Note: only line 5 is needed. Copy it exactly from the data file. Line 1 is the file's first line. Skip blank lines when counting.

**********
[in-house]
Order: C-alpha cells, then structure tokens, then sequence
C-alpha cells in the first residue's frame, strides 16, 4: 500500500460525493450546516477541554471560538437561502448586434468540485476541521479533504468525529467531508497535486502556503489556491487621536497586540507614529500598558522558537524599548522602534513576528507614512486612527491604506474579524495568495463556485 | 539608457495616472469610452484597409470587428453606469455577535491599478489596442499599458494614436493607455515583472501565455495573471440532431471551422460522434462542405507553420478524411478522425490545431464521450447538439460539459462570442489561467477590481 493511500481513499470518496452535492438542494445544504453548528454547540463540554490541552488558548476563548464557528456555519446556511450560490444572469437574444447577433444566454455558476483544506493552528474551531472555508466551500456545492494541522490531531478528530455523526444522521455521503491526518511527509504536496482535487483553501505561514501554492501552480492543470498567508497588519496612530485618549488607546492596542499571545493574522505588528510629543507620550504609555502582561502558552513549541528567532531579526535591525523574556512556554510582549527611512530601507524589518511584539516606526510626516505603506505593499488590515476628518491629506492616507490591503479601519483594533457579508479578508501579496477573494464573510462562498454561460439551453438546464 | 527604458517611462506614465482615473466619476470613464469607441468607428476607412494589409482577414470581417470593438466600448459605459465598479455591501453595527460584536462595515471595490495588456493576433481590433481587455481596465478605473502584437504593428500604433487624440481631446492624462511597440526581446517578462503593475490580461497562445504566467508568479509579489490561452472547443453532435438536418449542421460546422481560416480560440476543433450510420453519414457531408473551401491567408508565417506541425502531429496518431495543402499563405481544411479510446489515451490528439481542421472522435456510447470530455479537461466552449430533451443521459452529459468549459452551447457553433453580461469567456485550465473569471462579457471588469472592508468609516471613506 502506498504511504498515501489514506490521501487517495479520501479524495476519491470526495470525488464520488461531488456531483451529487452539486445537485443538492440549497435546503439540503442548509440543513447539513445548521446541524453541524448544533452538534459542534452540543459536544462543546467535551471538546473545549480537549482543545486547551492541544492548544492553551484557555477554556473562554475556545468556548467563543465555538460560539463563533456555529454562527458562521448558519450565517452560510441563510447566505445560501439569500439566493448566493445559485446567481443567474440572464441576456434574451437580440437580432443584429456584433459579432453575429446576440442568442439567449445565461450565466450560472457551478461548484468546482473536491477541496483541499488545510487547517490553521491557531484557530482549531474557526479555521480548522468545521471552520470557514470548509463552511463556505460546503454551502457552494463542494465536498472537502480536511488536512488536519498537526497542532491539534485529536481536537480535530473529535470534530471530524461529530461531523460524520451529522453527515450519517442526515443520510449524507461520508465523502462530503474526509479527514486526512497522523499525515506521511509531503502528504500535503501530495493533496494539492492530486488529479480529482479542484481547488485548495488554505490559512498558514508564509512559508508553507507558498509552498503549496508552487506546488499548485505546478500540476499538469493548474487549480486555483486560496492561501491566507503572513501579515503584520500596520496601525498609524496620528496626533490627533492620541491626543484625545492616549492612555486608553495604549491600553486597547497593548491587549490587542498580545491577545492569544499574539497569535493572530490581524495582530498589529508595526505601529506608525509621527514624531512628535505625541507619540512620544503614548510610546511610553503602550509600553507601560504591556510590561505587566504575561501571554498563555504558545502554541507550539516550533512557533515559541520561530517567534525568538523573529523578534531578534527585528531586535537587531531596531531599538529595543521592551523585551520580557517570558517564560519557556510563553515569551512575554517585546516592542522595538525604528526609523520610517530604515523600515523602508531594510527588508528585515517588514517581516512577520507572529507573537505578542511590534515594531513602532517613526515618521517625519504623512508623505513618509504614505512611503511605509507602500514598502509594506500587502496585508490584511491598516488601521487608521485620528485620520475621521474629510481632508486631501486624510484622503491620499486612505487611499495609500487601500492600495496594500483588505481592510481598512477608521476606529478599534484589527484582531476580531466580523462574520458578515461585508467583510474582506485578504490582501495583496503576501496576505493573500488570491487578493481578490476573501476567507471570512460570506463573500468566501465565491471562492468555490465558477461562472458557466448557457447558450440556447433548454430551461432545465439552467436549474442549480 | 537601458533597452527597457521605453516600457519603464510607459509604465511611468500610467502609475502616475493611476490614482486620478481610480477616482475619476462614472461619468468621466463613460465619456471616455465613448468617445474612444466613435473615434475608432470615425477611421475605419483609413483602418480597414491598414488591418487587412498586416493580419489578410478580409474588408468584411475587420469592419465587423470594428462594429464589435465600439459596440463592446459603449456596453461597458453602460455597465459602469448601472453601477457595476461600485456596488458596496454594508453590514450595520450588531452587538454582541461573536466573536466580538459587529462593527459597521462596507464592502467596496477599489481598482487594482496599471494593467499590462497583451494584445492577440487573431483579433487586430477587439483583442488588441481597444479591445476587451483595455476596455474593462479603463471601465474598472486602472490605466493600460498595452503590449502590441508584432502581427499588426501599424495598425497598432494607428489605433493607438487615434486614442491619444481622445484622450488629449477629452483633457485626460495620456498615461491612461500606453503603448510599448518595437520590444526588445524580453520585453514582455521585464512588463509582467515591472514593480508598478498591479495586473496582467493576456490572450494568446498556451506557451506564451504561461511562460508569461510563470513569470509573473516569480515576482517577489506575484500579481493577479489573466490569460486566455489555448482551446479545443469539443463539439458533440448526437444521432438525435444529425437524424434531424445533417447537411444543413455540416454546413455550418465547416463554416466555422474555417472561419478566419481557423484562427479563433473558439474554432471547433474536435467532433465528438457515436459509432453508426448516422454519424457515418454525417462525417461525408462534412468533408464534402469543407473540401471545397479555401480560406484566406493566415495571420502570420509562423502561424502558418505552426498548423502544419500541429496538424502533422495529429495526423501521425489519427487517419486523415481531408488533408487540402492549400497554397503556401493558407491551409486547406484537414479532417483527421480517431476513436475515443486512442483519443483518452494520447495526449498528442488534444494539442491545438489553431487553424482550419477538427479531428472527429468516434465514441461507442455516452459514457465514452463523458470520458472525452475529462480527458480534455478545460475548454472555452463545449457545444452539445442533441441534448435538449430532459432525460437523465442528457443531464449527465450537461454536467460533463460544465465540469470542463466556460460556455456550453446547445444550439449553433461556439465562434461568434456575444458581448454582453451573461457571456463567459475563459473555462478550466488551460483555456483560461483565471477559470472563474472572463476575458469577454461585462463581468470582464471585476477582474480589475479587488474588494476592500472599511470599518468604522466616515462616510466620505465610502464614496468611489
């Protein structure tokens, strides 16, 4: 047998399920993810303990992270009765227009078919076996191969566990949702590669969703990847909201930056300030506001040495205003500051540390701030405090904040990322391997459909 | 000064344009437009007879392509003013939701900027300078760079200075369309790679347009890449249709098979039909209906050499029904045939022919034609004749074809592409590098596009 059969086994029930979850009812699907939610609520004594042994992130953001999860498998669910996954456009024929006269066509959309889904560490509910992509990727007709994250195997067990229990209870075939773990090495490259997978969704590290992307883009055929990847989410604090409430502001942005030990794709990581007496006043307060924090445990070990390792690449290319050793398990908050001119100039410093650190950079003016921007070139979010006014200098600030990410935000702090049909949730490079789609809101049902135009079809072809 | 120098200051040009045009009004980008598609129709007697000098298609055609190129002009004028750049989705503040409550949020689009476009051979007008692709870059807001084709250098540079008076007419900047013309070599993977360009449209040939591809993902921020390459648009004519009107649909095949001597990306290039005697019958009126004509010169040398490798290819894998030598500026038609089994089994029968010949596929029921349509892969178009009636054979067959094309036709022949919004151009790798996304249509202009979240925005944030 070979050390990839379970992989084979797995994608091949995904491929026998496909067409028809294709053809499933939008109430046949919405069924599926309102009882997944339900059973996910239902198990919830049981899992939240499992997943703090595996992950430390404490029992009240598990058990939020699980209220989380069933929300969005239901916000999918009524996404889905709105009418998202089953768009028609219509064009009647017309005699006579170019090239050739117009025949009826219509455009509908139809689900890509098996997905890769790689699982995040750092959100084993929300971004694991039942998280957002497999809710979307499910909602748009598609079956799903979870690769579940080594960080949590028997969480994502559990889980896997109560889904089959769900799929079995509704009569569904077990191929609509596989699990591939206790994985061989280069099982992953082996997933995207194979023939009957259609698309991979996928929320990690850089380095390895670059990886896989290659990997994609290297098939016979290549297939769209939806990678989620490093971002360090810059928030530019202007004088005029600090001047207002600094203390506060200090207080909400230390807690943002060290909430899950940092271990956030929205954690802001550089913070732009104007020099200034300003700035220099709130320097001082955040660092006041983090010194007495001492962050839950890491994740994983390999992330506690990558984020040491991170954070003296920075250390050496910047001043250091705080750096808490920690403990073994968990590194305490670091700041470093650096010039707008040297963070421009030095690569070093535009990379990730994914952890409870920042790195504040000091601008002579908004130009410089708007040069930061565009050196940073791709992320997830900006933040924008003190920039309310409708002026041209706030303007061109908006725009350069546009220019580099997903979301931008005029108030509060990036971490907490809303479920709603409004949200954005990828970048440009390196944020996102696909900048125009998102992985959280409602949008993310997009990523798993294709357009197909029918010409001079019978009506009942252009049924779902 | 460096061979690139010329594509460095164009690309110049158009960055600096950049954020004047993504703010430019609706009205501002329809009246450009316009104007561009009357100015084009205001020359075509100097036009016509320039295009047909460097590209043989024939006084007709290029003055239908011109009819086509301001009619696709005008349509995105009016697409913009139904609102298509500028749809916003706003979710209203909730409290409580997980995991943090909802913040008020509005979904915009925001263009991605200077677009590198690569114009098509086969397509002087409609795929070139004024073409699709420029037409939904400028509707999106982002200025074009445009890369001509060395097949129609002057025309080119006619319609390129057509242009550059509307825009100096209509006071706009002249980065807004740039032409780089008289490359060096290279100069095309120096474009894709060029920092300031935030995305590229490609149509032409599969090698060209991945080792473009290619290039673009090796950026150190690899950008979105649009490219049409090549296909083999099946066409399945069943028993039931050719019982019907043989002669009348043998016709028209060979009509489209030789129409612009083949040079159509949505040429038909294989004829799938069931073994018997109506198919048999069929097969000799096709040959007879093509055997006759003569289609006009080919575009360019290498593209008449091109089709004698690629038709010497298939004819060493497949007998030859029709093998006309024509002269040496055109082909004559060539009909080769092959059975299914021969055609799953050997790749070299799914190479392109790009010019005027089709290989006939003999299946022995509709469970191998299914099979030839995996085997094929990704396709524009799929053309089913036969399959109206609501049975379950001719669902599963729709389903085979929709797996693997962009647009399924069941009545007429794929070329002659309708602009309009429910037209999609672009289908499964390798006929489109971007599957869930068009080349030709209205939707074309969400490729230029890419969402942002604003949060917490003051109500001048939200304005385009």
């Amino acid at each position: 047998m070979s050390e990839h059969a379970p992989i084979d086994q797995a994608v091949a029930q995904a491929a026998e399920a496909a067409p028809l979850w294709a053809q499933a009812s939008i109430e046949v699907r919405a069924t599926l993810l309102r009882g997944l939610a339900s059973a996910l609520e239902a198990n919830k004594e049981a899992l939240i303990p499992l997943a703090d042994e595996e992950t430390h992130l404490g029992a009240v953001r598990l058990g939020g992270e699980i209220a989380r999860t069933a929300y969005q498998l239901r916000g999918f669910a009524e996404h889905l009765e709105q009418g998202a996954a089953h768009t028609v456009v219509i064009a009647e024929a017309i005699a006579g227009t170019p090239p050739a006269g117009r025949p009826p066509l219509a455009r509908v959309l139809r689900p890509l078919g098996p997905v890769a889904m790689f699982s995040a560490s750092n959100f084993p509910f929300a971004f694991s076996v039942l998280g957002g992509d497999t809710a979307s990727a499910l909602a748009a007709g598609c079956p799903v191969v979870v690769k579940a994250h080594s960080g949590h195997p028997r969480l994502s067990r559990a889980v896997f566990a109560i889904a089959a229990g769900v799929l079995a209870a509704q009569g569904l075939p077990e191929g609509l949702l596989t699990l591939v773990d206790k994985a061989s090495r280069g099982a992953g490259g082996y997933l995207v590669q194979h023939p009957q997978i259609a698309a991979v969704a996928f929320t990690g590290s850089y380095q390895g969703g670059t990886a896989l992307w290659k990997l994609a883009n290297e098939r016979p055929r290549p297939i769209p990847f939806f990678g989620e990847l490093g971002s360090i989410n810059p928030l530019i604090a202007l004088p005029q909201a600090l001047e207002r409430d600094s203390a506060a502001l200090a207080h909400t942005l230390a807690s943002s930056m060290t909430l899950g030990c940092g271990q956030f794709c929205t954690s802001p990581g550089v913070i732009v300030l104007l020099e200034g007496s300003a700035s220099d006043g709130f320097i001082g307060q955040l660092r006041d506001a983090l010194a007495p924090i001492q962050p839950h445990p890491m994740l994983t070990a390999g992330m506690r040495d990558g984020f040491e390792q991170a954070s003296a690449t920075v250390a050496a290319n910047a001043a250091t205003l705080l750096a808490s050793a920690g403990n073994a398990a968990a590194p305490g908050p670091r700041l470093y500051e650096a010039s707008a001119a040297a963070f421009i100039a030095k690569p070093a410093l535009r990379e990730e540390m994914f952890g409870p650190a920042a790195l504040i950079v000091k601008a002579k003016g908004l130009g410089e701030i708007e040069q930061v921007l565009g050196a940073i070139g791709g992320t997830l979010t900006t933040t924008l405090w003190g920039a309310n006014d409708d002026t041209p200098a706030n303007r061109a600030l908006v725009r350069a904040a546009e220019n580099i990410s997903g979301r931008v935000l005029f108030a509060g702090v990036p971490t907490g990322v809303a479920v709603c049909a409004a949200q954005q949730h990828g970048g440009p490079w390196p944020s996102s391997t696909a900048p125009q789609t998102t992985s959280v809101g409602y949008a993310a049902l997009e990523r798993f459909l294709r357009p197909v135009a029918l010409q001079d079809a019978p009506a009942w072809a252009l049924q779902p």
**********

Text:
């Amino acid at each position: 047998m070979s050390e990839h059969a379970p992989i084979d086994q797995a994608v091949a029930q995904a491929a026998e399920a496909a067409p028809l979850w294709a053809q499933a009812s939008i109430e046949v699907r919405a069924t599926l993810l309102r009882g997944l939610a339900s059973a996910l609520e239902a198990n919830k004594e049981a899992l939240i303990p499992l997943a703090d042994e595996e992950t430390h992130l404490g029992a009240v953001r598990l058990g939020g992270e699980i209220a989380r999860t069933a929300y969005q498998l239901r916000g999918f669910a009524e996404h889905l009765e709105q009418g998202a996954a089953h768009t028609v456009v219509i064009a009647e024929a017309i005699a006579g227009t170019p090239p050739a006269g117009r025949p009826p066509l219509a455009r509908v959309l139809r689900p890509l078919g098996p997905v890769a889904m790689f699982s995040a560490s750092n959100f084993p509910f929300a971004f694991s076996v039942l998280g957002g992509d497999t809710a979307s990727a499910l909602a748009a007709g598609c079956p799903v191969v979870v690769k579940a994250h080594s960080g949590h195997p028997r969480l994502s067990r559990a889980v896997f566990a109560i889904a089959a229990g769900v799929l079995a209870a509704q009569g569904l075939p077990e191929g609509l949702l596989t699990l591939v773990d206790k994985a061989s090495r280069g099982a992953g490259g082996y997933l995207v590669q194979h023939p009957q997978i259609a698309a991979v969704a996928f929320t990690g590290s850089y380095q390895g969703g670059t990886a896989l992307w290659k990997l994609a883009n290297e098939r016979p055929r290549p297939i769209p990847f939806f990678g989620e990847l490093g971002s360090i989410n810059p928030l530019i604090a202007l004088p005029q909201a600090l001047e207002r409430d600094s203390a506060a502001l200090a207080h909400t942005l230390a807690s943002s930056m060290t909430l899950g030990c940092g271990q956030f794709c929205t954690s802001p990581g550089v913070i732009v300030l104007l020099e200034g007496s300003a700035s220099d006043g709130f320097i001082g307060q955040l660092r006041d506001a983090l010194a007495p924090i001492q962050p839950h445990p890491m994740l994983t070990a390999g992330m506690r040495d990558g984020f040491e390792q991170a954070s003296a690449t920075v250390a050496a290319n910047a001043a250091t205003l705080l750096a808490s050793a920690g403990n073994a398990a968990a590194p305490g908050p670091r700041l470093y500051e650096a010039s707008a001119a040297a963070f421009i100039a030095k690569p070093a410093l535009r990379e990730e540390m994914f952890g409870p650190a920042a790195l504040i950079v000091k601008a002579k003016g908004l130009g410089e701030i708007e040069q930061v921007l565009g050196a940073i070139g791709g992320t997830l979010t900006t933040t924008l405090w003190g920039a309310n006014d409708d002026t041209p200098a706030n303007r061109a600030l908006v725009r350069a904040a546009e220019n580099i990410s997903g979301r931008v935000l005029f108030a509060g702090v990036p971490t907490g990322v809303a479920v709603c049909a409004a949200q954005q949730h990828g970048g440009p490079w390196p944020s996102s391997t696909a900048p125009q789609t998102t992985s959280v809101g409602y949008a993310a049902l997009e990523r798993f459909l294709r357009p197909v135009a029918l010409q001079d079809a019978p009506a009942w072809a252009l049924q779902p």